FORMER President Robert Mugabe finally bade farewell at 95. The Mugabe story had lost currency, albeit temporarily, since his unceremonious departure from office in November 2017. Zimbabweans are just too busy trying to survive the negative effects of Mugabe and his successors’ decades of misrule and mismanagement of the economy.
But news of his death on September 6 aroused a new wave of feelings, emotions, odes, attention, moments of déjà vu and reflections on who Robert Mugabe was. It is evident that the demise of a life lived for 95 years, half of which in the limelight as a leader of a people upon whom their hopes were invested and divested, is certainly not a negligible junction. Mugabe’s leadership is polysemic and divides global opinion.
The various media platforms will be awash with his eulogies in the coming days, weeks, months and even years. Here I will attempt to briefly look at the three dimensions of Mugabe; the village boy, the Pan-African and dictator who crushed anything that stood between him and power, including the economy.
To the immediate Mugabe family, Robert represents everything inspirational. Born in the rural village of Kutama, going through the emotional pain of witnessing the death of his two brothers, his father abandoning his mother and fleeing to Bulawayo, watching his single mother toiling to fend for the family, stepping into his absent father’s role, while pursuing education would have crushed the dreams of a young Robert. He withstood the vagaries of that season to become a teacher, an academic, a husband twice, an accidental politician, a freedom fighter, a liberator, a Pan-African, a Prime minister and a President of a country. At that personal level, that is unquestionable success.
Indeed, sometimes it takes one member of the family to take a plunge to transform the future of a generation. Mugabe’s determination and the accruing achievements certainly transformed the lives of his immediate and extended family. The Mugabes may never be the same again and all thanks to the fortitude of one Robert Gabriel Mugabe, whose legacy will undoubtedly influence his family and generations to come.
Robert Mugabe’s liberation war credentials and Pan-African agenda are beyond questioning. Once he joined the struggle in the 1960s, albeit accidental, he was unwavering as he tactfully grabbed leadership opportunities mainly the void left behind after the imprisonment or exile of the forerunners of the struggle. As a gifted orator aware of the power of eloquence to galvanise the masses to fight against racial discrimination, it did not take time before Mugabe incited riots which resulted in his imprisonment in 1960s, marking the beginning of two decades of struggle for independence. Not even a decade of imprisonment inhibited his resolve and by 1977 he had taken over Zanu and the army to pre-position himself for the position of the first Prime Minister of the independent Zimbabwe, once the Lancaster House negotiations reached their conclusion.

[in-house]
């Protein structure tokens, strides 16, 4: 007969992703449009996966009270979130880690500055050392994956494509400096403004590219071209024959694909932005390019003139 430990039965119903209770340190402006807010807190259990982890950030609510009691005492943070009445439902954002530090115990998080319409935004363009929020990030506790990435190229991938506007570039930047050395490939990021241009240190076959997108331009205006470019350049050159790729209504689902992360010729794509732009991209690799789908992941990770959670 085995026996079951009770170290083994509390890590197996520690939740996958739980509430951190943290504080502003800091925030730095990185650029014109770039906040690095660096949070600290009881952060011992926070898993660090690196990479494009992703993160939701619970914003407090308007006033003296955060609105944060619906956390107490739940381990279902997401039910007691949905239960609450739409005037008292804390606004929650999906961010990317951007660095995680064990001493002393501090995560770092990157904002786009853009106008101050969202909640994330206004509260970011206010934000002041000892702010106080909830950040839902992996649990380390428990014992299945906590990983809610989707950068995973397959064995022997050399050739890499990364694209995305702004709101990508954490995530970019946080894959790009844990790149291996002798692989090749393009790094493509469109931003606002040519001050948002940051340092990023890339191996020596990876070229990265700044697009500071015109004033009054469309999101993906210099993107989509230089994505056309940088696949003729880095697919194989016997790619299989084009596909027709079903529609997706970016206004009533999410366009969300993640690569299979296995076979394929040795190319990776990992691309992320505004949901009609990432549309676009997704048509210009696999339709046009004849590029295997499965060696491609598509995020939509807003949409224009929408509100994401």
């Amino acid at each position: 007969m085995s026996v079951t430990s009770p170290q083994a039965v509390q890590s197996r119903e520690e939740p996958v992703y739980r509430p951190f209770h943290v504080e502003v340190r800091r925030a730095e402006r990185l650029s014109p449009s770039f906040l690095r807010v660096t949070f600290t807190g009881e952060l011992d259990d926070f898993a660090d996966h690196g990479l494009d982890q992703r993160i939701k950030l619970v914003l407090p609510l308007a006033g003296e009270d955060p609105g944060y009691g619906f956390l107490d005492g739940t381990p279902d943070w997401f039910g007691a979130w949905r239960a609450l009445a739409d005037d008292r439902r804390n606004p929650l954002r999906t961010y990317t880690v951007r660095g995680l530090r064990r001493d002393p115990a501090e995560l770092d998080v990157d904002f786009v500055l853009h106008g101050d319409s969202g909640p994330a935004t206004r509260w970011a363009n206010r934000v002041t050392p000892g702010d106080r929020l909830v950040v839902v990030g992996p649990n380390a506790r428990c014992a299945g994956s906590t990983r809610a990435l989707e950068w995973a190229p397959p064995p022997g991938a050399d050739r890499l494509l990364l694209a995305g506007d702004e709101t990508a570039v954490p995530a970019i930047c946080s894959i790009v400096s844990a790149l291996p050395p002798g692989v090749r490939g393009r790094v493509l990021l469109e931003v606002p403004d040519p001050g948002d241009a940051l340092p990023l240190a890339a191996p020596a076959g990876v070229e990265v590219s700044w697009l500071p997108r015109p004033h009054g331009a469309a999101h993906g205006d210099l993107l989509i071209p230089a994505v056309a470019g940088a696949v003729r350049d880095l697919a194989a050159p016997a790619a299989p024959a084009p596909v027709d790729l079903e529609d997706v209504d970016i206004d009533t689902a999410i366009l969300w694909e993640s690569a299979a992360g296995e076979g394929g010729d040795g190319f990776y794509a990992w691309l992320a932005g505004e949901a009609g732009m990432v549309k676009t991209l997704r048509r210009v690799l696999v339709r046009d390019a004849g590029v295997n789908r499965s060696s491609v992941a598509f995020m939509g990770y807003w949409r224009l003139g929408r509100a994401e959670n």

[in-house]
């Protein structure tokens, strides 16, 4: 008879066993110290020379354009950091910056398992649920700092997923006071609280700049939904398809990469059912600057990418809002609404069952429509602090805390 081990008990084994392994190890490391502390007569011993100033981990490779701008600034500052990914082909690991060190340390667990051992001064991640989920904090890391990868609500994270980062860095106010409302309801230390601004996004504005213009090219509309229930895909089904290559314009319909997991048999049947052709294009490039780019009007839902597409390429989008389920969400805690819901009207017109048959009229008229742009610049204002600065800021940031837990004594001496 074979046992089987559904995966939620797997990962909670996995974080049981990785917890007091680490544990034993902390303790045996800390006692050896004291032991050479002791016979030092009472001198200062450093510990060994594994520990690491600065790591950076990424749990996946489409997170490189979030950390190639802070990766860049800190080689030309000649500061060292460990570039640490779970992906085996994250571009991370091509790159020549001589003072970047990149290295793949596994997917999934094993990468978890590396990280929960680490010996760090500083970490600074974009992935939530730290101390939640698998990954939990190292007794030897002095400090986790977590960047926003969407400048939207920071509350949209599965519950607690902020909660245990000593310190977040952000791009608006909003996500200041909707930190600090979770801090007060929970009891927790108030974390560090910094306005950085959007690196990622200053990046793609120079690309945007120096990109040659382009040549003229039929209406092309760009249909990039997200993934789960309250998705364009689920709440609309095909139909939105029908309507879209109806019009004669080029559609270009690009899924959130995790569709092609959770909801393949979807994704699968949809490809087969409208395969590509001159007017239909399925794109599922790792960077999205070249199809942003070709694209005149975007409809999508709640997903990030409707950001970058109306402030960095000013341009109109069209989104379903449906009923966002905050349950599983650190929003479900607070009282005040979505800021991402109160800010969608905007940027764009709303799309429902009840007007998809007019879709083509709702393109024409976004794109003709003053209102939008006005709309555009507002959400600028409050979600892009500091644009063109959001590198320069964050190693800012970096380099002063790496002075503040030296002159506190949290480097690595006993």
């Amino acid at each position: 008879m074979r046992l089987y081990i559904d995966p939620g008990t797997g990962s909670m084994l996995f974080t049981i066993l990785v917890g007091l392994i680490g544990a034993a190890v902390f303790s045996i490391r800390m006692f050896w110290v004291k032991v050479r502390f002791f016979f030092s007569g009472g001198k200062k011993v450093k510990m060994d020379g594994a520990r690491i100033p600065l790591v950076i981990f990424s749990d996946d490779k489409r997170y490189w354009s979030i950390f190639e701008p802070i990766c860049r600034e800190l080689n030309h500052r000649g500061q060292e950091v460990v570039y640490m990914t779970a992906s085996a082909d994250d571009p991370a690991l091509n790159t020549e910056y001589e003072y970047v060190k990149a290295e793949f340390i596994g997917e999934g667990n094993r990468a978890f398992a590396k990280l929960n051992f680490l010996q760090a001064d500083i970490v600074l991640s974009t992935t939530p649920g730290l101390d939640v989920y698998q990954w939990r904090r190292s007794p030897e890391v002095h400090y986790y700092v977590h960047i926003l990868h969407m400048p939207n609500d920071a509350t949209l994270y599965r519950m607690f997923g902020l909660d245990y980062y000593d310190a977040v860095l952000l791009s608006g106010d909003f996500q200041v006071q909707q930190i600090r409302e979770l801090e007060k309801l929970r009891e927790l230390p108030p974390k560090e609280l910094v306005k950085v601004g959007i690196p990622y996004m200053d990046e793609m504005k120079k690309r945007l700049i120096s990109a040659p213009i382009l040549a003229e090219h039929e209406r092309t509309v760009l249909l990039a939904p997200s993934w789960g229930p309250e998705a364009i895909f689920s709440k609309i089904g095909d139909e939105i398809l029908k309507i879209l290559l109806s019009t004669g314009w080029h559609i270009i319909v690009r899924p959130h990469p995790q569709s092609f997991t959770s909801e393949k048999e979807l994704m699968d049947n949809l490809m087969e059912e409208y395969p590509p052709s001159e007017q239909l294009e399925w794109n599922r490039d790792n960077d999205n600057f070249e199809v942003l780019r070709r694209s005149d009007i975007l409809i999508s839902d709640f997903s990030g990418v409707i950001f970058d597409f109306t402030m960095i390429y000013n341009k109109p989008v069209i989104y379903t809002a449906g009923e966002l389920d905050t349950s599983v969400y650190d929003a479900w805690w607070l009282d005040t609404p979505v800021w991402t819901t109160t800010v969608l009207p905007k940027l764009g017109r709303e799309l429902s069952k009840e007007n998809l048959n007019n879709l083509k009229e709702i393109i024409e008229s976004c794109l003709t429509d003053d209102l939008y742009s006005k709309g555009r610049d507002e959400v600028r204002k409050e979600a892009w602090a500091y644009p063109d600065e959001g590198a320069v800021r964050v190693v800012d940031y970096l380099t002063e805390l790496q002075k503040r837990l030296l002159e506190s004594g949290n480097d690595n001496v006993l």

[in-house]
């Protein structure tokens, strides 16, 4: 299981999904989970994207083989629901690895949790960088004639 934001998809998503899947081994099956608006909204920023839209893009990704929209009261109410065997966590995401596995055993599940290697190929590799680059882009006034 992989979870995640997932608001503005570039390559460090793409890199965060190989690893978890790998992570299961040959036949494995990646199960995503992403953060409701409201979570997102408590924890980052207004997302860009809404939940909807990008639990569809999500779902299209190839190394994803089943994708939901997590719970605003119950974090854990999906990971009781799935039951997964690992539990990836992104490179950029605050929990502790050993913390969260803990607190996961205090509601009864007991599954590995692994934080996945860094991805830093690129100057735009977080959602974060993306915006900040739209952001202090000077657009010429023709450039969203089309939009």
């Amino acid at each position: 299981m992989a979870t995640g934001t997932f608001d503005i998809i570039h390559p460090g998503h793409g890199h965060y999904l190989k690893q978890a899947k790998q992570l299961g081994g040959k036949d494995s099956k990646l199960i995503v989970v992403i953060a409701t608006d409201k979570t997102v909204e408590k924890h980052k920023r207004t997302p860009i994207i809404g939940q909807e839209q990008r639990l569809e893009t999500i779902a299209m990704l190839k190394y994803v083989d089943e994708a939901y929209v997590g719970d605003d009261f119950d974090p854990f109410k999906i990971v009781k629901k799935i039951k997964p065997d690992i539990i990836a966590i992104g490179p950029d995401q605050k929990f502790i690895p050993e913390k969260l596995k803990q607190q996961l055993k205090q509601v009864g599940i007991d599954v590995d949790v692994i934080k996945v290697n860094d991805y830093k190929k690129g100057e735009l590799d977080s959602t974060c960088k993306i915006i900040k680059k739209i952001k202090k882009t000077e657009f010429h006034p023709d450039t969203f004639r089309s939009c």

In 1980, Robert Mugabe, the village boy from Kutama, and the freedom fighter became the first Prime Minister of the independent Zimbabwe. In the ensuing years, he played a role in the liberation of Namibia and South Africa, including contributing to peacekeeping in other African countries, promoting Pan-Africanism and standing up to western imperialism and neo-colonialism at regional and global fora. He was a rare and forceful African voice.
Behind in all this was the hidden insatiable love for power and global attention. Once Nelson Mandela was released from prison in 1991, the attention on Mugabe faded leaving the two African icons at loggerheads.
However, the euphoria that came with independence and the global attention on Mugabe, mainly from Britain, blinded and disillusioned the nation from seeing who the real Robert Mugabe was, to the extent that even today there are some among us who believe the Mugabe of the 1980s was less brutal than the one of the 2000s, but he really never changed. There is blatant evidence in most of his biographies that shows how Mugabe was selfish, hated to lose and to be challenged even as a young boy. He loved to dominate.
During the war, this characteristic was embraced, deployed and called the “resolve” needed to unseat the Ian Smith administration. In the post-independent Zimbabwe, the same characteristic turned out to be tyranny that manifested in various forms of brutality against citizens. It came in the form of the 1980s gukurahundi, the violent land invasions after losing the 2000 constitutional referendum, Murambatsvina of 2005 to disenfranchise opposition strongholds, detention of opposition leaders, election rigging and the reluctance to leave power. That he died without being charged for atrocities his system committed is another feat.
He justified his autocracy by giving opposition leaders labels, and he would deploy State media and security apparatus guised as addressing national threats. It is for this reason Abel Muzorewa and Morgan Tsvangirai were labelled puppets, Joshua Nkoma a dissident and Edgar Tekere a lunatic, with most of these and others such as Ndabaningi Sithole being tried for treason for simply challenging him.
That Mugabe failed to grow or maintain the second biggest economy in Africa he inherited at independence, but still managed to retain political power all the way through, speaks volumes of what was priority to the man. In 2000, he sacrificed the economy over political survival by destroying the agriculture sector. He left a dead economy, but an intact political system. The high literacy rates he prides himself of was a tool of submission because an educated citizen is a law abiding one.
A genuine educationist would not have destroyed the economy over political power. Adios, comrade! You left us with a toll order of dealing with your political remnants.
Tapiwa Gomo writes in his own capacity